Women with post-traumatic stress disorder are twice as likely to develop aggressive ovarian cancer, Science Daily reported.
Researchers found that those who had six or more symptoms of post-traumatic stress disorder (PTSD) had a double risk of ovarian cancer than women who did not have PTSD symptoms.
Scientists believe that stress, especially in a chronic form, can accelerate the growth of an ovarian tumor, making them larger and more invasive.
"Ovarian cancer has been called a 'silent killer' because it is difficult to detect in its early stages; therefore identifying more specifically who may be at increased risk for developing the disease is important for prevention or earlier treatment," said co-author Laura Kubzansky, Lee Kum Kee Professor of Social and Behavioral Sciences at Harvard Chan School.
Scientists have found that the links between PTSD and ovarian cancer persists even decades after women experience a traumatic event. Women who experienced six to seven symptoms associated with PTSD were at a significantly higher risk of ovarian cancer than women who had never experienced such a condition.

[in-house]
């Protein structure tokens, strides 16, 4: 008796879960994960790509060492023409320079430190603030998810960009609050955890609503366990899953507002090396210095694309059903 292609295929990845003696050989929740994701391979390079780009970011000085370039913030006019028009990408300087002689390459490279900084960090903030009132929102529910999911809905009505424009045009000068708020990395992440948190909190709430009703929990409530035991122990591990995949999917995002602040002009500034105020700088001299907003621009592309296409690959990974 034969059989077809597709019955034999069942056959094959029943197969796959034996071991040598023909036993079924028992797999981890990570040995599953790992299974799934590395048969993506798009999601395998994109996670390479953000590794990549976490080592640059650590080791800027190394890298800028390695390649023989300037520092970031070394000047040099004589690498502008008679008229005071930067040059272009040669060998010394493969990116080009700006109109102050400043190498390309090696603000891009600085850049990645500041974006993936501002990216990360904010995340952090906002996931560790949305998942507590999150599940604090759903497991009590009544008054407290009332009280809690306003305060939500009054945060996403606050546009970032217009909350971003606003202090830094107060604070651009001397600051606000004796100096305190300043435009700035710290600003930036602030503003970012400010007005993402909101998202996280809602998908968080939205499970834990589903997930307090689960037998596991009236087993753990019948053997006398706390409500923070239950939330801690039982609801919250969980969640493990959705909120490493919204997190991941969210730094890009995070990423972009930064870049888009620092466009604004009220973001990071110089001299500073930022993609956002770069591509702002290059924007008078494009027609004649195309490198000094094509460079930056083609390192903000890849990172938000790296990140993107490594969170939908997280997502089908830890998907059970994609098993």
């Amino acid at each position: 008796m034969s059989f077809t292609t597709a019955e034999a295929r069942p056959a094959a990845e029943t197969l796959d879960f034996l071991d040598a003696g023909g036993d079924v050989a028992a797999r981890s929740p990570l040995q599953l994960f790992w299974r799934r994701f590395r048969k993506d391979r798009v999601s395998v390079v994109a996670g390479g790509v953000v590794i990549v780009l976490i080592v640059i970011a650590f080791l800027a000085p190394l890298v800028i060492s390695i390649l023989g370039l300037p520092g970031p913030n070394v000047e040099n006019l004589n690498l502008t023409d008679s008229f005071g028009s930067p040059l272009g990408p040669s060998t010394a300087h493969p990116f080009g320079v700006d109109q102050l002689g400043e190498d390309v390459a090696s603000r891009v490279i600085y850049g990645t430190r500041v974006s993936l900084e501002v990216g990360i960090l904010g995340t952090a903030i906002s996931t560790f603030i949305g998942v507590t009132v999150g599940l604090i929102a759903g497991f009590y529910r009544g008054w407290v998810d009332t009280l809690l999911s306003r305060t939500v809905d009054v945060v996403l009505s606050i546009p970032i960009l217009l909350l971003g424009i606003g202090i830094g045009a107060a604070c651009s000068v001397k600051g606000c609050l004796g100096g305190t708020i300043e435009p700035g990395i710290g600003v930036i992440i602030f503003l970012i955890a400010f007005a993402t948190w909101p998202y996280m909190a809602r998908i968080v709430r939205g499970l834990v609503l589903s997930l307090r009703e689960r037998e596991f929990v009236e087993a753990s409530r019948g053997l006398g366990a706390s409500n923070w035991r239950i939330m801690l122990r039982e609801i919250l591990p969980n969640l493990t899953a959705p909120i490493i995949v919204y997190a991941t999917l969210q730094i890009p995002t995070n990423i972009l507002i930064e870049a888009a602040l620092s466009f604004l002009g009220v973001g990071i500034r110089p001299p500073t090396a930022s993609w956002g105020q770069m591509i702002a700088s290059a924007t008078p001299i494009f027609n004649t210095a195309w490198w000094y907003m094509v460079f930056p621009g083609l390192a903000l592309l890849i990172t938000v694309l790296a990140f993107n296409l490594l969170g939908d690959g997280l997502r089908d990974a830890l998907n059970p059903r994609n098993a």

The study took into account various factors associated with ovarian cancer, including the use of oral contraceptives and smoking.
Study co-author Dr. Andrea Roberts said that in light of these results, there is a need to understand whether successful treatment for PTSD will reduce this risk, and whether other types of stress are risk factors for ovarian cancer.
Researchers are hoping that by studying PTSD and other forms of stress, such as depression, they may identify a new direction to prevent ovarian cancer.